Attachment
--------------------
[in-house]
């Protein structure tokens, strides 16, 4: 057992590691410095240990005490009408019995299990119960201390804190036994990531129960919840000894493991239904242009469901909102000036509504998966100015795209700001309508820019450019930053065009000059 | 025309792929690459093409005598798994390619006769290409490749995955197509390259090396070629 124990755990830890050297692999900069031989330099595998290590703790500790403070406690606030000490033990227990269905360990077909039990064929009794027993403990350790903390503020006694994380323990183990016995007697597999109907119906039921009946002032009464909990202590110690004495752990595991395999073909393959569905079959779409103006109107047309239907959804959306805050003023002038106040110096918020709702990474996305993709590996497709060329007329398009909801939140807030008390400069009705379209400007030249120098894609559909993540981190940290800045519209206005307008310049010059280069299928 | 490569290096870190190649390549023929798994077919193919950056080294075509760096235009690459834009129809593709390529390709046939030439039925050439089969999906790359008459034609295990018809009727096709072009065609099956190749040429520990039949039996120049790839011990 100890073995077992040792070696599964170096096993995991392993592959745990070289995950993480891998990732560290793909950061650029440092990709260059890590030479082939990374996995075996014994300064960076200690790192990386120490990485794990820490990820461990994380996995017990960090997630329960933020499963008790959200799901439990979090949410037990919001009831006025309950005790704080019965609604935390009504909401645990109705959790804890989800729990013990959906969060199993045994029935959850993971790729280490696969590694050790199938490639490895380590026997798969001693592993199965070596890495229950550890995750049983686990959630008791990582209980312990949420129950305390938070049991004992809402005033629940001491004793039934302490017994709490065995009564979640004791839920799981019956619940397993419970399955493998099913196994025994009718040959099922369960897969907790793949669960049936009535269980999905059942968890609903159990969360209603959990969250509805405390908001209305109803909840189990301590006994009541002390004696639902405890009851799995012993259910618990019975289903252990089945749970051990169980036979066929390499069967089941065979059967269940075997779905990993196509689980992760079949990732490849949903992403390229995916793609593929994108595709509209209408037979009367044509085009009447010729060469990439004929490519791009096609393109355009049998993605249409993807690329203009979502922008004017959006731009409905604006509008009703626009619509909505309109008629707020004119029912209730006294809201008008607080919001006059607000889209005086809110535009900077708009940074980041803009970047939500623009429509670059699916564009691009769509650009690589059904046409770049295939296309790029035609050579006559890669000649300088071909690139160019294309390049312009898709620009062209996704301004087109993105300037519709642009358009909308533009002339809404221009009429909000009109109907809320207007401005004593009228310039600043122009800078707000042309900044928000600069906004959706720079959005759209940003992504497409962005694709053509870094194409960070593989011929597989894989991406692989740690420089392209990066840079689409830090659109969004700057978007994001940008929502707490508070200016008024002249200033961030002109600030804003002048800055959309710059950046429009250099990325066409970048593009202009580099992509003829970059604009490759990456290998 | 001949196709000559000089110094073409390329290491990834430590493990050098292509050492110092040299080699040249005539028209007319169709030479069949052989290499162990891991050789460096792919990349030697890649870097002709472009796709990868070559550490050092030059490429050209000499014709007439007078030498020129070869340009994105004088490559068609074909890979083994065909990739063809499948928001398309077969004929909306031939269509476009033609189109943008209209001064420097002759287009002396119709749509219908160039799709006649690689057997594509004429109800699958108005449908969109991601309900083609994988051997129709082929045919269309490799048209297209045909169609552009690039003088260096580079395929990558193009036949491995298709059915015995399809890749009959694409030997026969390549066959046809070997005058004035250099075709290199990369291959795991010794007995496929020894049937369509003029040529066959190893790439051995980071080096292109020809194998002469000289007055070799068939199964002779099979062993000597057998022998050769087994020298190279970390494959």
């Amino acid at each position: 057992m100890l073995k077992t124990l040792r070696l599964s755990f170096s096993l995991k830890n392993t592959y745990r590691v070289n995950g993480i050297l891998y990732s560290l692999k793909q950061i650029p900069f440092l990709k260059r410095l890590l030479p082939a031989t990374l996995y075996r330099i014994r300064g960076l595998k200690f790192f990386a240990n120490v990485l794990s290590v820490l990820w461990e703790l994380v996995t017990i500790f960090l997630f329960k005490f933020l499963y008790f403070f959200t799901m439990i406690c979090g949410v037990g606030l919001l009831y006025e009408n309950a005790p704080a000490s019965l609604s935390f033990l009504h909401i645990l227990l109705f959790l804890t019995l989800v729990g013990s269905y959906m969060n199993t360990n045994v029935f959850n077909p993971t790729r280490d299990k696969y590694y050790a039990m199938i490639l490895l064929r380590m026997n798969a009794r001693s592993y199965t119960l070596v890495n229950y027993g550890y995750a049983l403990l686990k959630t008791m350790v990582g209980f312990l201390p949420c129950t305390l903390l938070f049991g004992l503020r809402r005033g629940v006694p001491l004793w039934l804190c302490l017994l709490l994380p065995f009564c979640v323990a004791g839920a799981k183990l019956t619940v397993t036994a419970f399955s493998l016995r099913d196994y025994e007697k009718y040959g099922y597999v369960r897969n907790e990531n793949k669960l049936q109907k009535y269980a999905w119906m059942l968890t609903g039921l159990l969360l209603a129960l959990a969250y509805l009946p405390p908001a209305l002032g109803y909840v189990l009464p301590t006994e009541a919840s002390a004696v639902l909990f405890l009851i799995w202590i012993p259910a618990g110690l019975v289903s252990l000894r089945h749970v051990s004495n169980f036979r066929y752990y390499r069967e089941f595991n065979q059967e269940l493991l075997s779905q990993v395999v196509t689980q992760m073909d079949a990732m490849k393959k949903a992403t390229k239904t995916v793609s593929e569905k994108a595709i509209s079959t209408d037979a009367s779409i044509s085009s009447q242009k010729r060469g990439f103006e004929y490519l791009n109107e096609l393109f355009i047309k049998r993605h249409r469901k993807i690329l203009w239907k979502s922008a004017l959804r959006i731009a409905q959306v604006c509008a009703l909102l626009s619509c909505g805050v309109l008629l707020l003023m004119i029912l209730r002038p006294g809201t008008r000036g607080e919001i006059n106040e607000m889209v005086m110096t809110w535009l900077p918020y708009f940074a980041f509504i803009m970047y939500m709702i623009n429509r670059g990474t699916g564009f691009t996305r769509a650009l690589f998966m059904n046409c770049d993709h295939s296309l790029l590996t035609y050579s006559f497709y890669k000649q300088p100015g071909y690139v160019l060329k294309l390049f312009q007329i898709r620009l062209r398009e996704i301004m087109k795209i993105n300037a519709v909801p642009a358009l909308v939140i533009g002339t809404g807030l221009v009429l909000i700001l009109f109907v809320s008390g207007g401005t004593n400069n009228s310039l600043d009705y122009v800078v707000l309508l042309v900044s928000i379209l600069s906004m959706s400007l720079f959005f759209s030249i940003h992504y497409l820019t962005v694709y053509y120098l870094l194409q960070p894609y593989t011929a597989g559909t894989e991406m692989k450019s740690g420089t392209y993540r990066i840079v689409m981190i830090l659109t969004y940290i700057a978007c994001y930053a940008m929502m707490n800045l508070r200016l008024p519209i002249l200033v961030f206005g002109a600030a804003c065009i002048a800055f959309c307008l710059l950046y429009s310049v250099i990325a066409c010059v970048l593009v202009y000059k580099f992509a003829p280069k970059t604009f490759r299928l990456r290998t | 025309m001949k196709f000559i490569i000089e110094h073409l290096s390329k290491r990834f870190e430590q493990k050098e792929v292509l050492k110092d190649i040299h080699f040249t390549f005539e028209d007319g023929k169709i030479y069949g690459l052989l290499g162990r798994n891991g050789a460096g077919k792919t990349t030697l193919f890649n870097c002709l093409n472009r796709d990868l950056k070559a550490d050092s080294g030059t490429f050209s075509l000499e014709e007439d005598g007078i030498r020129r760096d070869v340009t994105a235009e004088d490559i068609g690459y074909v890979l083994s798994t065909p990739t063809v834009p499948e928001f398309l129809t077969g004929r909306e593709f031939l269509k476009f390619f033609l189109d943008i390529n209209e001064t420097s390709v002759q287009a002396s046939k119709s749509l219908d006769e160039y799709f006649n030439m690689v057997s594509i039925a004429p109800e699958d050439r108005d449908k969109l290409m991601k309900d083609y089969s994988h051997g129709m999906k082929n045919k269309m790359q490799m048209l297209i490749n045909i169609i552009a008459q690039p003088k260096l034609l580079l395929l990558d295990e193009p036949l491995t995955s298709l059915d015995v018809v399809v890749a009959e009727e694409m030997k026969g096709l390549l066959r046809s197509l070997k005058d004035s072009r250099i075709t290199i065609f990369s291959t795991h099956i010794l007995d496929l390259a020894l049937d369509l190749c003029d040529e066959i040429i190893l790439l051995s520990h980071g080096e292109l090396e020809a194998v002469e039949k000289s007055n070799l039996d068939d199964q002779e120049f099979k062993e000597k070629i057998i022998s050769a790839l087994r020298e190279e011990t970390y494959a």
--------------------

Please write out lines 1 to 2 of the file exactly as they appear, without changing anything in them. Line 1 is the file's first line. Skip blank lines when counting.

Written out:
[in-house]
């Protein structure tokens, strides 16, 4: 057992590691410095240990005490009408019995299990119960201390804190036994990531129960919840000894493991239904242009469901909102000036509504998966100015795209700001309508820019450019930053065009000059 | 025309792929690459093409005598798994390619006769290409490749995955197509390259090396070629 124990755990830890050297692999900069031989330099595998290590703790500790403070406690606030000490033990227990269905360990077909039990064929009794027993403990350790903390503020006694994380323990183990016995007697597999109907119906039921009946002032009464909990202590110690004495752990595991395999073909393959569905079959779409103006109107047309239907959804959306805050003023002038106040110096918020709702990474996305993709590996497709060329007329398009909801939140807030008390400069009705379209400007030249120098894609559909993540981190940290800045519209206005307008310049010059280069299928 | 490569290096870190190649390549023929798994077919193919950056080294075509760096235009690459834009129809593709390529390709046939030439039925050439089969999906790359008459034609295990018809009727096709072009065609099956190749040429520990039949039996120049790839011990 100890073995077992040792070696599964170096096993995991392993592959745990070289995950993480891998990732560290793909950061650029440092990709260059890590030479082939990374996995075996014994300064960076200690790192990386120490990485794990820490990820461990994380996995017990960090997630329960933020499963008790959200799901439990979090949410037990919001009831006025309950005790704080019965609604935390009504909401645990109705959790804890989800729990013990959906969060199993045994029935959850993971790729280490696969590694050790199938490639490895380590026997798969001693592993199965070596890495229950550890995750049983686990959630008791990582209980312990949420129950305390938070049991004992809402005033629940001491004793039934302490017994709490065995009564979640004791839920799981019956619940397993419970399955493998099913196994025994009718040959099922369960897969907790793949669960049936009535269980999905059942968890609903159990969360209603959990969250509805405390908001209305109803909840189990301590006994009541002390004696639902405890009851799995012993259910618990019975289903252990089945749970051990169980036979066929390499069967089941065979059967269940075997779905990993196509689980992760079949990732490849949903992403390229995916793609593929994108595709509209209408037979009367044509085009009447010729060469990439004929490519791009096609393109355009049998993605249409993807690329203009979502922008004017959006731009409905604006509008009703626009619509909505309109008629707020004119029912209730006294809201008008607080919001006059607000889209005086809110535009900077708009940074980041803009970047939500623009429509670059699916564009691009769509650009690589059904046409770049295939296309790029035609050579006559890669000649300088071909690139160019294309390049312009898709620009062209996704301004087109993105300037519709642009358009909308533009002339809404221009009429909000009109109907809320207007401005004593009228310039600043122009800078707000042309900044928000600069906004959706720079959005759209940003992504497409962005694709053509870094194409960070593989011929597989894989991406692989740690420089392209990066840079689409830090659109969004700057978007994001940008929502707490508070200016008024002249200033961030002109600030804003002048800055959309710059950046429009250099990325066409970048593009202009580099992509003829970059604009490759990456290998 | 001949196709000559000089110094073409390329290491990834430590493990050098292509050492110092040299080699040249005539028209007319169709030479069949052989290499162990891991050789460096792919990349030697890649870097002709472009796709990868070559550490050092030059490429050209000499014709007439007078030498020129070869340009994105004088490559068609074909890979083994065909990739063809499948928001398309077969004929909306031939269509476009033609189109943008209209001064420097002759287009002396119709749509219908160039799709006649690689057997594509004429109800699958108005449908969109991601309900083609994988051997129709082929045919269309490799048209297209045909169609552009690039003088260096580079395929990558193009036949491995298709059915015995399809890749009959694409030997026969390549066959046809070997005058004035250099075709290199990369291959795991010794007995496929020894049937369509003029040529066959190893790439051995980071080096292109020809194998002469000289007055070799068939199964002779099979062993000597057998022998050769087994020298190279970390494959």